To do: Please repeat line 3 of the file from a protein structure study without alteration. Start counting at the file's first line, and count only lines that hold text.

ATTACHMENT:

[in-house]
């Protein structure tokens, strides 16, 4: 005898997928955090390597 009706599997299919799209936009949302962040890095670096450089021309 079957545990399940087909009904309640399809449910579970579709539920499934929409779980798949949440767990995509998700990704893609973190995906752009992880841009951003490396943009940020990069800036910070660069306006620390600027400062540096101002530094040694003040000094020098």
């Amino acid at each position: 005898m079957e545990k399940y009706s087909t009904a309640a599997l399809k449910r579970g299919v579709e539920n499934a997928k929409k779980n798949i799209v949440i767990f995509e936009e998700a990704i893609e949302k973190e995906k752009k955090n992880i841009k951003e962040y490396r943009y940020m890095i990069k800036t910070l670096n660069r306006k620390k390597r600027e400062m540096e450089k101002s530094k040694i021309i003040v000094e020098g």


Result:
């Amino acid at each position: 005898m079957e545990k399940y009706s087909t009904a309640a599997l399809k449910r579970g299919v579709e539920n499934a997928k929409k779980n798949i799209v949440i767990f995509e936009e998700a990704i893609e949302k973190e995906k752009k955090n992880i841009k951003e962040y490396r943009y940020m890095i990069k800036t910070l670096n660069r306006k620390k390597r600027e400062m540096e450089k101002s530094k040694i021309i003040v000094e020098g």